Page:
I just made a salad dressing with my homemade kombucha vinegar. It was so tasty and delicious! I don't think I'll ever buy adulterated synthetic vinegar ever again!

Have you ever made vinegar before? Would you ever make it? Do you use synthetic vinegar or just the healthful kind? What do you use vinegar for in your home?

Friday, November 5, 2010

Don't Lose Your Things

Sterling Silver Celtic Trinity Knot Heart Ring Size 7(Size 3,4,5,6,7,8,9,10,11,12,13,14,15)Expenditures come up in every family, no matter how hard you try to cut back. Worst of all, though, is expenditures made necessary by our own negligence. Not keeping track of where your things are can cause you to need to spend more money on replacements once you lose things.
In my 4 years of being married, I haven't lost my glasses once, and my engagement and wedding rings were misplaced for a few hours, but aside for that- I've always known where expensive things are.

I have an ADD brain, which makes it much more difficult for me to become and stay organized, but I have one trick to make sure that my glasses and rings never become lost. My husband, on the other hand, an organized person without ADD, has frequently misplaced his glasses, something even I haven't done.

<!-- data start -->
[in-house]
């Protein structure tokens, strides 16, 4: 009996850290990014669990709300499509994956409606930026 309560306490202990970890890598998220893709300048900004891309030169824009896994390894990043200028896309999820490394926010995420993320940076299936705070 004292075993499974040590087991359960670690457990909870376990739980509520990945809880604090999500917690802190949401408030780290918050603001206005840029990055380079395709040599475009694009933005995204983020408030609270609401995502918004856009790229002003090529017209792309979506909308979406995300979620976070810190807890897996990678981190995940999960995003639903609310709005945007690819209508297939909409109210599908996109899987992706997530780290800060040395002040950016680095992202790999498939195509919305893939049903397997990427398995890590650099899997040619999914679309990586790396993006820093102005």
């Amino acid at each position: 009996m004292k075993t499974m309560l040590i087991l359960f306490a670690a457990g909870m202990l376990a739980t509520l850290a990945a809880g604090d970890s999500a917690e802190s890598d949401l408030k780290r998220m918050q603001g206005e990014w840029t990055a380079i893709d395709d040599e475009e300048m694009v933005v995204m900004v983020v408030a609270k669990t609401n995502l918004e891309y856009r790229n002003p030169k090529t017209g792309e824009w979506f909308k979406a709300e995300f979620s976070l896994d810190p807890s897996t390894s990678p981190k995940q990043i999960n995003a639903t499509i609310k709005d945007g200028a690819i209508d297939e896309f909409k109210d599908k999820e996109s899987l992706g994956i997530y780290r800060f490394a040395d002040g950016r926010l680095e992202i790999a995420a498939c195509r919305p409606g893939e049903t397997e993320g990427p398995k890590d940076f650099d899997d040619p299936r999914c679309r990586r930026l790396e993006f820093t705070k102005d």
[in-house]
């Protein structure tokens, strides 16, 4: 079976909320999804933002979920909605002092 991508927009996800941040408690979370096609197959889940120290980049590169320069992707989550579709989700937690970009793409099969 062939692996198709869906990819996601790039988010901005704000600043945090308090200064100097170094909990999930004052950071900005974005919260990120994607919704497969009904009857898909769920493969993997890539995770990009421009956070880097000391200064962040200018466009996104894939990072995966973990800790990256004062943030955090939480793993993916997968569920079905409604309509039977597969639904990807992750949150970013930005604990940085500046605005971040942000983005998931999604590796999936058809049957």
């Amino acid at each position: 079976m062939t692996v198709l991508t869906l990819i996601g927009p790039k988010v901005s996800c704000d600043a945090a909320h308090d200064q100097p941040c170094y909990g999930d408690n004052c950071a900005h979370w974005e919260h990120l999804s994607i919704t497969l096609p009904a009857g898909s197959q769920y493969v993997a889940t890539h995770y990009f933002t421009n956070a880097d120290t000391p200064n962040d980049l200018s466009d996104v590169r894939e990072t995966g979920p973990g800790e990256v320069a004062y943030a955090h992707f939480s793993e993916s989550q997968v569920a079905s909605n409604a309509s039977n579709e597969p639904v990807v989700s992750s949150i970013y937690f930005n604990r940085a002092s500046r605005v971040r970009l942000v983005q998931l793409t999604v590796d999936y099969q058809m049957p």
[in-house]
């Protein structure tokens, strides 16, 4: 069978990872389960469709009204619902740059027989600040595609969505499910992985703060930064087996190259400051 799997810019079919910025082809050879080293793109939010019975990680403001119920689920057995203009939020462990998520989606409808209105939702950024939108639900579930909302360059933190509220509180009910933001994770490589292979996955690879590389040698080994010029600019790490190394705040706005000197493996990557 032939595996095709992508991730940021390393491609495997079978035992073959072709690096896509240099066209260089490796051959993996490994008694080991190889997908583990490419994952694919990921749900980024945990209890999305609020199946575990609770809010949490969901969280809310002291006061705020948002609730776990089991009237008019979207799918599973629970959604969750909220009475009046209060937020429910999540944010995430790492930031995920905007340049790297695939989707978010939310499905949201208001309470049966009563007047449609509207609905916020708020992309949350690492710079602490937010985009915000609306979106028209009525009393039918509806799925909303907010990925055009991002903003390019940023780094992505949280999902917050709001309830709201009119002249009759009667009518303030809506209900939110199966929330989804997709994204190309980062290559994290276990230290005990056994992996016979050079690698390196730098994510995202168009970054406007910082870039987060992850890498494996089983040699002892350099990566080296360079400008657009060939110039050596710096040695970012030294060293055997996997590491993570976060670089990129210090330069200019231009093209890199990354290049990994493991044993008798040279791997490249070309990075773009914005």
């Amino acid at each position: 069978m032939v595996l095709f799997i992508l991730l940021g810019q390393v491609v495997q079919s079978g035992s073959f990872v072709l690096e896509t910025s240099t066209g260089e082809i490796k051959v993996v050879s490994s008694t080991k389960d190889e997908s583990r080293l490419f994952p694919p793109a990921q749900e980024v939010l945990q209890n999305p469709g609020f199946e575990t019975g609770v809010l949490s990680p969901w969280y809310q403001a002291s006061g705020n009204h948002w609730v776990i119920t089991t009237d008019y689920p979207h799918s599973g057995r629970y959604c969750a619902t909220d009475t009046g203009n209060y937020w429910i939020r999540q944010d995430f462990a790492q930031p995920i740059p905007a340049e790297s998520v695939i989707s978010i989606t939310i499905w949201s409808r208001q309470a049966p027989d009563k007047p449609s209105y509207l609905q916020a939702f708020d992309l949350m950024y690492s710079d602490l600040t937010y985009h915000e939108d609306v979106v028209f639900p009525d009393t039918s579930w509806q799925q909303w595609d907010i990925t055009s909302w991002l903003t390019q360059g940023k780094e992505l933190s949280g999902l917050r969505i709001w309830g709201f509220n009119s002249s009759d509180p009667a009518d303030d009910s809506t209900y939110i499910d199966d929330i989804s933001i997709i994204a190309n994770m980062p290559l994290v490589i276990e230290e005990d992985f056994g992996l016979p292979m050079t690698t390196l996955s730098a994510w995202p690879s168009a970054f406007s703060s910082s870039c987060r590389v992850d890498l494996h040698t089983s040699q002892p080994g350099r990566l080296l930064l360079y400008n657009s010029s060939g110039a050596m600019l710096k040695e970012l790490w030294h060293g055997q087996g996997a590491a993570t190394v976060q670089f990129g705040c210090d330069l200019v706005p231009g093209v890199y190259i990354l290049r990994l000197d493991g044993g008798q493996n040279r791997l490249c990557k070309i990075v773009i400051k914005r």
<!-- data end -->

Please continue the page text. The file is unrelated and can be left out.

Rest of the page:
What is this trick of mine?

Water Bath Canning With No Equipment

Canned beets, grapefruit marmalade, and pickled cauliflower.
Food preservation is definitely my "thing", because it helps me buy foods cheaply when they're in season and then make them last a while in my stockpile so I can benefit from them when the prices are higher.
 Once upon a time I thought most food preservation methods were not possible for me to do; only freezing foods seemed doable. I didn't own a dehydrator, nor did I have the money to lay out to purchase one. Pickling seemed too iffy and difficult. Canning? Absolutely no extra money to spend on equipment, not to ention the recurrent expense of jars.
Eventually I got past my fear of pickling, built my own dehydrator with which to dehydrate my vegetables, but put off any hopes of canning. I didn't have the money to lay out for it. Canning was an expensive endeavor unlikely to ever happen around  here.